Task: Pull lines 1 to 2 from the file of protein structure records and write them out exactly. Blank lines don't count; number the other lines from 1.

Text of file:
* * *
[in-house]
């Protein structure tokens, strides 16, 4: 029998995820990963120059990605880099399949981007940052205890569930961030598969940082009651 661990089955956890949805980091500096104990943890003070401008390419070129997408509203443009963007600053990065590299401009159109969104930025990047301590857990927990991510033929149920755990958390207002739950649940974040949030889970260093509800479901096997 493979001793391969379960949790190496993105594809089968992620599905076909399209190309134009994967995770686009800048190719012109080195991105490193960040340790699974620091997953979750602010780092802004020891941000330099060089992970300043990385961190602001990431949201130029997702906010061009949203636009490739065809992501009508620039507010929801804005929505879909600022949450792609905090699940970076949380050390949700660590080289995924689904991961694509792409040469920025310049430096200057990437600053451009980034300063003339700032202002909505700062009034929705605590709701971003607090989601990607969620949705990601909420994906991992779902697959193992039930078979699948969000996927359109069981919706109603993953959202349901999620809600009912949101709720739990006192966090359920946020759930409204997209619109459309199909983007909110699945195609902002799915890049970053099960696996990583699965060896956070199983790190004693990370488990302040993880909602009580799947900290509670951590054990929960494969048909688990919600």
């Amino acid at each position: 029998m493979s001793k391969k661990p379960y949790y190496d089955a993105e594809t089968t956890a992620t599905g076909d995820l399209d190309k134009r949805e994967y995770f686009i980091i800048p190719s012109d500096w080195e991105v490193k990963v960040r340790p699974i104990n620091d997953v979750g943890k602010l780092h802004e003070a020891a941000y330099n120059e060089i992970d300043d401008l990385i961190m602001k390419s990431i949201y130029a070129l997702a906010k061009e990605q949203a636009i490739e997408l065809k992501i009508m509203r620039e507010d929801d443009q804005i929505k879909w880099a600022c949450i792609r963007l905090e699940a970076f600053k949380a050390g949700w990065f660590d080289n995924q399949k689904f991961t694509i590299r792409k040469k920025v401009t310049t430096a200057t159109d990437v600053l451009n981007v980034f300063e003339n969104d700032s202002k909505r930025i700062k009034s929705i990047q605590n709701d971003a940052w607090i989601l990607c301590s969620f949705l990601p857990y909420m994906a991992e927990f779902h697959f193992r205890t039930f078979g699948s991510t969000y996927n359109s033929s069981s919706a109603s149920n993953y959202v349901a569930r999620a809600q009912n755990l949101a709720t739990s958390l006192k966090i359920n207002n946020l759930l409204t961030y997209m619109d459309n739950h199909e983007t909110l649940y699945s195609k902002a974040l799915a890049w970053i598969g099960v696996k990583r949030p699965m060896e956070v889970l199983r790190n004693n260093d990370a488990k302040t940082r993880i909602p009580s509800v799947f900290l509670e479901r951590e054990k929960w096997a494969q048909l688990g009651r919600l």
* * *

[in-house]
């Protein structure tokens, strides 16, 4: 029998995820990963120059990605880099399949981007940052205890569930961030598969940082009651 661990089955956890949805980091500096104990943890003070401008390419070129997408509203443009963007600053990065590299401009159109969104930025990047301590857990927990991510033929149920755990958390207002739950649940974040949030889970260093509800479901096997 493979001793391969379960949790190496993105594809089968992620599905076909399209190309134009994967995770686009800048190719012109080195991105490193960040340790699974620091997953979750602010780092802004020891941000330099060089992970300043990385961190602001990431949201130029997702906010061009949203636009490739065809992501009508620039507010929801804005929505879909600022949450792609905090699940970076949380050390949700660590080289995924689904991961694509792409040469920025310049430096200057990437600053451009980034300063003339700032202002909505700062009034929705605590709701971003607090989601990607969620949705990601909420994906991992779902697959193992039930078979699948969000996927359109069981919706109603993953959202349901999620809600009912949101709720739990006192966090359920946020759930409204997209619109459309199909983007909110699945195609902002799915890049970053099960696996990583699965060896956070199983790190004693990370488990302040993880909602009580799947900290509670951590054990929960494969048909688990919600």